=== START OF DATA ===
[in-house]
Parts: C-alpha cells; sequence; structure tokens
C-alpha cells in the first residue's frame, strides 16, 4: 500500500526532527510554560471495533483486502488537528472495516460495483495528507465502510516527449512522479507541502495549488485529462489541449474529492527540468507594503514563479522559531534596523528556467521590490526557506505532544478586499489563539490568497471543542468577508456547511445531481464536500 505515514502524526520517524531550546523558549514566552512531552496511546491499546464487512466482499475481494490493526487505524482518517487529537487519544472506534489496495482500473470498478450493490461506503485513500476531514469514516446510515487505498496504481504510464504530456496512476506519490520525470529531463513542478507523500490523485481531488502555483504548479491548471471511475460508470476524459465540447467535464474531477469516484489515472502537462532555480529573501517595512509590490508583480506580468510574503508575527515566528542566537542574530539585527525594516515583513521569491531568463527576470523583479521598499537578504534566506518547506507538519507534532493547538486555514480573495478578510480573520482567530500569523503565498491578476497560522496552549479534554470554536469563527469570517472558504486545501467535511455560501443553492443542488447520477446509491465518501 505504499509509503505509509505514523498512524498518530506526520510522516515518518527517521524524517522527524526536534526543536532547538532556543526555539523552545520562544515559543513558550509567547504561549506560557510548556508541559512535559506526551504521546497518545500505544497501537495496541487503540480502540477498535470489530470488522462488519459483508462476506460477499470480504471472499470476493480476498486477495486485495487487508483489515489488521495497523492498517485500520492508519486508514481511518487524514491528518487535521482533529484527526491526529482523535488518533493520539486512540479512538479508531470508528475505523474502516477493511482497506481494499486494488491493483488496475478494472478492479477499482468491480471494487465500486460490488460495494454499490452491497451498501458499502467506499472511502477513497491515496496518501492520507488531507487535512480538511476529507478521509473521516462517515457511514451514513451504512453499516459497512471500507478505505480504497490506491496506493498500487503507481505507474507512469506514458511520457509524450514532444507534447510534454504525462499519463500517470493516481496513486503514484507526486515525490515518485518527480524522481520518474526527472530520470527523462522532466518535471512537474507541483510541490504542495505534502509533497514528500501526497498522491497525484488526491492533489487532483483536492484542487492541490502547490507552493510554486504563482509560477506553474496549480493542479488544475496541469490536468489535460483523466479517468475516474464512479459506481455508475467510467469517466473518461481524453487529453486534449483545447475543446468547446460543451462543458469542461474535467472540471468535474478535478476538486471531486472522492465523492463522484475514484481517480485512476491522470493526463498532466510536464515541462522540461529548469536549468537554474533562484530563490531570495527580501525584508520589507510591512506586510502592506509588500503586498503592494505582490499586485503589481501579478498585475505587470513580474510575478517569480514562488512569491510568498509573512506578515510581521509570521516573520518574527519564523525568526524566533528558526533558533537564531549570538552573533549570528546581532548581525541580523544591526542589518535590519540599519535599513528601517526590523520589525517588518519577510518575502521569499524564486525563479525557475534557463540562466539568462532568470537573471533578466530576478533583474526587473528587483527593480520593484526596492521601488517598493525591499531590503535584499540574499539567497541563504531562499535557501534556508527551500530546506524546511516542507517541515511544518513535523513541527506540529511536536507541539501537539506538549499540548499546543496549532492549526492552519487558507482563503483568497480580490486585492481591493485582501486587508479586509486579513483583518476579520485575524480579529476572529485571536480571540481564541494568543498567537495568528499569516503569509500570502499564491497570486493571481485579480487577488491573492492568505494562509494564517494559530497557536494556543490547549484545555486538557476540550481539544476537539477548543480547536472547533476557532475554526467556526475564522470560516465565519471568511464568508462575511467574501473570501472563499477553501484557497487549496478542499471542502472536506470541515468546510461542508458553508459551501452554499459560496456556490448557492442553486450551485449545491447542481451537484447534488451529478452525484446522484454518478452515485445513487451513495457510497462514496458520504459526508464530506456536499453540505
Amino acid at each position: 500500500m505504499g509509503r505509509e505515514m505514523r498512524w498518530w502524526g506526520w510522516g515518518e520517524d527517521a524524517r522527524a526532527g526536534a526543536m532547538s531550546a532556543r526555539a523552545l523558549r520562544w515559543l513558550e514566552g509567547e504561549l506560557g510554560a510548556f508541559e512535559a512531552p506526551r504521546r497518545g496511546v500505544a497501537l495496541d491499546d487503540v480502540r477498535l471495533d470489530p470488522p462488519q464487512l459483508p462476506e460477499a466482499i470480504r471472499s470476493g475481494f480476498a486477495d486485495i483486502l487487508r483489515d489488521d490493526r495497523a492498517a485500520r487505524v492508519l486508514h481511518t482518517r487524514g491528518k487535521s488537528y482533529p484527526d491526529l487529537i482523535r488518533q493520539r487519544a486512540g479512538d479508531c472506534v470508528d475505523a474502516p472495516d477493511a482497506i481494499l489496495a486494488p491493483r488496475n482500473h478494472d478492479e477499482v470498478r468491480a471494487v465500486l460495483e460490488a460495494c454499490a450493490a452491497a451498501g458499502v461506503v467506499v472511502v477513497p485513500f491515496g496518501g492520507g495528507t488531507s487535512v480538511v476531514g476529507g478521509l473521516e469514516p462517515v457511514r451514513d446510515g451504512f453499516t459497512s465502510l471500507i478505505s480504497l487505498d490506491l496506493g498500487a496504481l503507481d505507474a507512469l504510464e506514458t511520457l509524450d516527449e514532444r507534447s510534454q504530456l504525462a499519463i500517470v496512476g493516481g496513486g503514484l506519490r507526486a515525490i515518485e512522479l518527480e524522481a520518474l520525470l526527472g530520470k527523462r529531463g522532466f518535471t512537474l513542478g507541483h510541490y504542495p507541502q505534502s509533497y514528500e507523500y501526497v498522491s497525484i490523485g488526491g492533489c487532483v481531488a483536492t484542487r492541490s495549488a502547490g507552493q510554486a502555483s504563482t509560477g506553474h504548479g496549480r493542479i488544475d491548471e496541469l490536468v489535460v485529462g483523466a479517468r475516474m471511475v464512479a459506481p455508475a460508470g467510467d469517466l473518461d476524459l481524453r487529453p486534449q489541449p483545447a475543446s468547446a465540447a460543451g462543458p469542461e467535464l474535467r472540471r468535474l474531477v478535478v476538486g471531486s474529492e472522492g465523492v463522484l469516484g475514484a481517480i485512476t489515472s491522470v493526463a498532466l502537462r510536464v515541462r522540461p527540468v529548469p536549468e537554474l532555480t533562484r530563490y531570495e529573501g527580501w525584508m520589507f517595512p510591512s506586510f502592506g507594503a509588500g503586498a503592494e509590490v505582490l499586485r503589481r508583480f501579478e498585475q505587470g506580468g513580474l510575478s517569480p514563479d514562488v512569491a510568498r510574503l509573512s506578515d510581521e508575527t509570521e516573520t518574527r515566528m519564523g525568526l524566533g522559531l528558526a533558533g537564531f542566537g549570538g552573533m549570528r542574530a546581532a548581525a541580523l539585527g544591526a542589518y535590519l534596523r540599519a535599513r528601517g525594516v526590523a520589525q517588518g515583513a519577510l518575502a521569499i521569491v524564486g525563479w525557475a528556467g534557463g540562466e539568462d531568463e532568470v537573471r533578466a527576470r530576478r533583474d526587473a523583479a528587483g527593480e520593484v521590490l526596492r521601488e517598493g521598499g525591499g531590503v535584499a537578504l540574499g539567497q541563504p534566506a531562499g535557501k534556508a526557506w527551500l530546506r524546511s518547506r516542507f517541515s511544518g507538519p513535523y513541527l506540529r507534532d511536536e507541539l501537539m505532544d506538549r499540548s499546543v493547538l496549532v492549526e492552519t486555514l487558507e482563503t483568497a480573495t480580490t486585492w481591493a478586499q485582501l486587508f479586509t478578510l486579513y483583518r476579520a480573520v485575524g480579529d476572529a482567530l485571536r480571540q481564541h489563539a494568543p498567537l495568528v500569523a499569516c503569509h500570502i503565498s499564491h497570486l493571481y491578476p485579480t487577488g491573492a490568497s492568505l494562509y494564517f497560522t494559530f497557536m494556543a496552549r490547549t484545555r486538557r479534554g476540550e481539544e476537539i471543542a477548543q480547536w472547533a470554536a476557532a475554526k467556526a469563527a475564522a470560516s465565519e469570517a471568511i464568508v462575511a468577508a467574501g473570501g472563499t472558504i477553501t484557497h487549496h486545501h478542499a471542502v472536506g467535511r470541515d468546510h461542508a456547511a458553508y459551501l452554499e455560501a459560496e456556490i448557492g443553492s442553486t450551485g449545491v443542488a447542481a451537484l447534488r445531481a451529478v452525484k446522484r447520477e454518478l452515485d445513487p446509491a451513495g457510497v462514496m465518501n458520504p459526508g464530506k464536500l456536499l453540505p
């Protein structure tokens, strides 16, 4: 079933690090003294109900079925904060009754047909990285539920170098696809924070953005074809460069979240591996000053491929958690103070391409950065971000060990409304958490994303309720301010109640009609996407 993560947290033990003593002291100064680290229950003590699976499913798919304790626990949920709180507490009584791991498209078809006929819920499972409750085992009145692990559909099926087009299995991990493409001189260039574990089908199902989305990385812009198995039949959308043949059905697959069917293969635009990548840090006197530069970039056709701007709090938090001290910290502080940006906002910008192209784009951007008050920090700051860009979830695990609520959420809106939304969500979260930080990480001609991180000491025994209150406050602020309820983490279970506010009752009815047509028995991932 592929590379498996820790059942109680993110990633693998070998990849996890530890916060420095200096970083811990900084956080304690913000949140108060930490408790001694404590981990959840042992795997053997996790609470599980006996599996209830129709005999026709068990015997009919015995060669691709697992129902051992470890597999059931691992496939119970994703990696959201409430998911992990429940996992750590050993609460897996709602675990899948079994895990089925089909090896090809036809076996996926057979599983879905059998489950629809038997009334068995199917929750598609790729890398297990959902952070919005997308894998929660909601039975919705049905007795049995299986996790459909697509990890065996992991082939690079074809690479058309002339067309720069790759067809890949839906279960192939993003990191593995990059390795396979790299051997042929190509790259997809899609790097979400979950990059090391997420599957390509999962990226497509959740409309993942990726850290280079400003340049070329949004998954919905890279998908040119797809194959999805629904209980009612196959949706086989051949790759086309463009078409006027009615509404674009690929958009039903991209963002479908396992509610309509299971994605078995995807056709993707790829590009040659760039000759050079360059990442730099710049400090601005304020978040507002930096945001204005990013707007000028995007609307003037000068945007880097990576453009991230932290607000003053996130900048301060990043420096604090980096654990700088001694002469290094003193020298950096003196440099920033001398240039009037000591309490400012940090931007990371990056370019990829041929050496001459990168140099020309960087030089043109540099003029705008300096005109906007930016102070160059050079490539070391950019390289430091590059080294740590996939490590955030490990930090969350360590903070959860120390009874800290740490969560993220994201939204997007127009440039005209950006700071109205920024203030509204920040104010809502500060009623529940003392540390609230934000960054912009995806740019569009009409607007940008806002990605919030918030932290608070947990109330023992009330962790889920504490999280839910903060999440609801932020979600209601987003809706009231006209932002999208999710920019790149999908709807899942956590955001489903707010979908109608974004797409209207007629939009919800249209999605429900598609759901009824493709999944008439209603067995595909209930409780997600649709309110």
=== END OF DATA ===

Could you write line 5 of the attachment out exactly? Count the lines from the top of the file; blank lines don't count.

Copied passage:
């Protein structure tokens, strides 16, 4: 079933690090003294109900079925904060009754047909990285539920170098696809924070953005074809460069979240591996000053491929958690103070391409950065971000060990409304958490994303309720301010109640009609996407 993560947290033990003593002291100064680290229950003590699976499913798919304790626990949920709180507490009584791991498209078809006929819920499972409750085992009145692990559909099926087009299995991990493409001189260039574990089908199902989305990385812009198995039949959308043949059905697959069917293969635009990548840090006197530069970039056709701007709090938090001290910290502080940006906002910008192209784009951007008050920090700051860009979830695990609520959420809106939304969500979260930080990480001609991180000491025994209150406050602020309820983490279970506010009752009815047509028995991932 592929590379498996820790059942109680993110990633693998070998990849996890530890916060420095200096970083811990900084956080304690913000949140108060930490408790001694404590981990959840042992795997053997996790609470599980006996599996209830129709005999026709068990015997009919015995060669691709697992129902051992470890597999059931691992496939119970994703990696959201409430998911992990429940996992750590050993609460897996709602675990899948079994895990089925089909090896090809036809076996996926057979599983879905059998489950629809038997009334068995199917929750598609790729890398297990959902952070919005997308894998929660909601039975919705049905007795049995299986996790459909697509990890065996992991082939690079074809690479058309002339067309720069790759067809890949839906279960192939993003990191593995990059390795396979790299051997042929190509790259997809899609790097979400979950990059090391997420599957390509999962990226497509959740409309993942990726850290280079400003340049070329949004998954919905890279998908040119797809194959999805629904209980009612196959949706086989051949790759086309463009078409006027009615509404674009690929958009039903991209963002479908396992509610309509299971994605078995995807056709993707790829590009040659760039000759050079360059990442730099710049400090601005304020978040507002930096945001204005990013707007000028995007609307003037000068945007880097990576453009991230932290607000003053996130900048301060990043420096604090980096654990700088001694002469290094003193020298950096003196440099920033001398240039009037000591309490400012940090931007990371990056370019990829041929050496001459990168140099020309960087030089043109540099003029705008300096005109906007930016102070160059050079490539070391950019390289430091590059080294740590996939490590955030490990930090969350360590903070959860120390009874800290740490969560993220994201939204997007127009440039005209950006700071109205920024203030509204920040104010809502500060009623529940003392540390609230934000960054912009995806740019569009009409607007940008806002990605919030918030932290608070947990109330023992009330962790889920504490999280839910903060999440609801932020979600209601987003809706009231006209932002999208999710920019790149999908709807899942956590955001489903707010979908109608974004797409209207007629939009919800249209999605429900598609759901009824493709999944008439209603067995595909209930409780997600649709309110």